Dickie Felton

I write about music and football

Dickie Felton brews up and settles down to a riff-tastic read: Set The Boy Free - Johnny Marr's autobiography.

Born with a guitar in his hands and a murderous desire to make music, he formed the greatest indie band of all time.

John Martin Maher entered the planet in 1963. Born just two streets from Manchester Apollo music hall.

Two decades later he was confidently knocking on the front door of local poet Steven Morrissey to ask if he’d like to form a band.

Johnny Marr’s autobiography Set The Boy Free is an epic 428 page pilgrimage through the life of a music icon.

As a child he would watch his parents head out to concerts. According to pint-sized Johnny, seeing his mum and dad hit the tiles made him think: “Going out to see a band was the best and most glamorous thing to ever happen.”

Early music influences included T-Rex and virtually everything on the radio. The fascination with the guitar happens about the same time other youngsters get obsessed with cars or trains. He is just five when he gets his first toy guitar.

Mini Marr gets a guitar at the earliest opportunity and then retires to his bedroom to practise and practise and practise.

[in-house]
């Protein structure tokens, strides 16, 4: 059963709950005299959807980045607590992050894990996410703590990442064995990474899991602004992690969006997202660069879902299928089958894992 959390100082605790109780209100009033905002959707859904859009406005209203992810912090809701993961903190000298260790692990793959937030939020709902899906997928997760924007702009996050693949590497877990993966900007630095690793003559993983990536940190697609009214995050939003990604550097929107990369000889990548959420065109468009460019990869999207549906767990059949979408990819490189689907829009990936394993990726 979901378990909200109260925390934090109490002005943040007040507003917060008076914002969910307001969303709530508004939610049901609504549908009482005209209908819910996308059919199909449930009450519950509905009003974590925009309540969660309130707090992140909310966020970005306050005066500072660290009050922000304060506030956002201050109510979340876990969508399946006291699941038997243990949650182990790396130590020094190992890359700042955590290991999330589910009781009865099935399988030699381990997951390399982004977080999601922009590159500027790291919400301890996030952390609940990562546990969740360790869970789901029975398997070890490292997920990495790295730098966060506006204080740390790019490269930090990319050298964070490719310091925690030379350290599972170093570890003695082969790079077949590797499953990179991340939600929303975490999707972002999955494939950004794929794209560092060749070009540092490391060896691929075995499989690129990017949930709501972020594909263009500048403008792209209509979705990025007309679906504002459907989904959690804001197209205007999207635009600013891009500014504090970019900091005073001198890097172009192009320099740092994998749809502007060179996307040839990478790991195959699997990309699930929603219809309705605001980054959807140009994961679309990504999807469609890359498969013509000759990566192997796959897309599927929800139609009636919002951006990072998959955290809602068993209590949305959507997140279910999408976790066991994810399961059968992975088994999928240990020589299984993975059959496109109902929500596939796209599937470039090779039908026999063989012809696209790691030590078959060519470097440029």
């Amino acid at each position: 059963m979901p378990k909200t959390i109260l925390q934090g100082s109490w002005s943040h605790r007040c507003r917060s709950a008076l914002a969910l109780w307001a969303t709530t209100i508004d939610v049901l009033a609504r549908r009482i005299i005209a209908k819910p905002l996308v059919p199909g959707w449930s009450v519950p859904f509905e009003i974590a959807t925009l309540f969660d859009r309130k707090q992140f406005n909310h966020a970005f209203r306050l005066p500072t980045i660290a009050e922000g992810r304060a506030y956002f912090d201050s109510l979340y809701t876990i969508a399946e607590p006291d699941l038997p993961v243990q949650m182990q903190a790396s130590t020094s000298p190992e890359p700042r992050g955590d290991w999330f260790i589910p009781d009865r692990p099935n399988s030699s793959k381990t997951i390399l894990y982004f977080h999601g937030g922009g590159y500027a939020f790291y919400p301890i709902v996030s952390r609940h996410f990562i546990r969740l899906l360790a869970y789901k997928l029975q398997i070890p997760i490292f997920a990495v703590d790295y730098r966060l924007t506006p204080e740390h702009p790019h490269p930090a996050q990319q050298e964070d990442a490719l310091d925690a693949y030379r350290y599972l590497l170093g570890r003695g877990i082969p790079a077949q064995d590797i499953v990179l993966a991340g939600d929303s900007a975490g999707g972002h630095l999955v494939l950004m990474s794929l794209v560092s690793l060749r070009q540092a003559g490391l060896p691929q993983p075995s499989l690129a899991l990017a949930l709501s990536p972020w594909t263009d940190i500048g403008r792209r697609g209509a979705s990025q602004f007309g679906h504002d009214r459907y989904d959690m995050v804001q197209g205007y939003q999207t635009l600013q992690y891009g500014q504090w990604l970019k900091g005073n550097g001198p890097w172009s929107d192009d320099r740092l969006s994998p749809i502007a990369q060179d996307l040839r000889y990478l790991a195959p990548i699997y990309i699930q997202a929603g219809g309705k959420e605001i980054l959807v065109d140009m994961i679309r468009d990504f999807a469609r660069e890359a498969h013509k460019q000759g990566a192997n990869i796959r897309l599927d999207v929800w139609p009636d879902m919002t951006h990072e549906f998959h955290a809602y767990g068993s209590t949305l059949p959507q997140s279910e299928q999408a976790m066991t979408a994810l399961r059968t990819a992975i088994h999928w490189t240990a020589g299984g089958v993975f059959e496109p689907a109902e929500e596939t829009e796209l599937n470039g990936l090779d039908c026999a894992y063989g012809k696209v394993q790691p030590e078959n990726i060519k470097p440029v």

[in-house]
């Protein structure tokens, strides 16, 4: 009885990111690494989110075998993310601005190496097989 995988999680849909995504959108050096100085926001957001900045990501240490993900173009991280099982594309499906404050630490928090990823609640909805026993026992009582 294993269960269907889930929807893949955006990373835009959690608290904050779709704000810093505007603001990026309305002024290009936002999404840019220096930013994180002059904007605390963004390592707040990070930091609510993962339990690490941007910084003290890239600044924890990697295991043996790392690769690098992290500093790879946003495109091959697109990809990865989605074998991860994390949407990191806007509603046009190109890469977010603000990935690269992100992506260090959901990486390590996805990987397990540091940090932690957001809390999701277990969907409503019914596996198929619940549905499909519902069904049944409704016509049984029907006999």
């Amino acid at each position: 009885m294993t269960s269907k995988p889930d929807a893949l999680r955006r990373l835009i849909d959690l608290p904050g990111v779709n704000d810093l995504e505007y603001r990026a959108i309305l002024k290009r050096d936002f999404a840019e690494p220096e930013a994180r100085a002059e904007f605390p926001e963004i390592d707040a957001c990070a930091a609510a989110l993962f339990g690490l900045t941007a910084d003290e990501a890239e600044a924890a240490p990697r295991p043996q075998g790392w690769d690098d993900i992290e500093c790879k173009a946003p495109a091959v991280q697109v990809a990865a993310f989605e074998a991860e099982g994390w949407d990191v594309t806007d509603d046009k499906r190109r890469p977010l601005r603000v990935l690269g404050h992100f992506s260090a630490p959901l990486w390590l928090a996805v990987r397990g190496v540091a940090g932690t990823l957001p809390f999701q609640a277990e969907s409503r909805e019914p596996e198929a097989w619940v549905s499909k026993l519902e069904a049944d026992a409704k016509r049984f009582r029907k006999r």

From very early doors it was clear this kid was going to be a guitar genius.

It’s even clear to Johnny himself. It’s like there was nothing else he was ever gonna be.

The youngster isn't just content to just learn guitar parts to the records he loves. He tries to replicate the sound of records in their entirely.

It’s a one-man-band approach that helped him develop his expansive, unusual and breathtaking style. 

Great with his fingers and good with his feet: Manchester City come calling and offer the talented young footballer a potential career in the game.

But the bright lights of professional football, with fame and fortune thrown-in, offer zero comparison to a life in music.

Anyway, Marr turns up for trial at the Maine Road club wearing eyeliner. It’s a look that has yet to appear on Match of the Day.

Set The Boy Free offers both a gorgeous and gritty commentary on the Manchester music scene of the late 1970s and early 80s.


There’s the birth of the Hacienda, and the book takes reader through the many eras and characters that made Manchester magnificent.

It also offers a glimpse of Thatcher’s Britain which is cruel, cold and dark.

There’s unemployment and there’s heroin. In one episode Marr finds housemates shooting-up. Friends turn into zombies overnight. Marr grabs his belongings from the house and departs instantly.

Marr, a wise old owl even in the youngest years, wants nothing to do with anything that could curb his development as a guitarist - whether that be hard drugs or dead-end jobs.

That’s not to say that Marr doesn't end up in some strife. In one murky episode he unwittingly handles a stolen painting. Which doesn’t appear to be too much of an issue until Plod catch-up with the young man and reveal that the work is in fact by LS Lowry.

Some early escapades in Set The Boy Free are pure Only Fools and Horses - but with Manchester accents.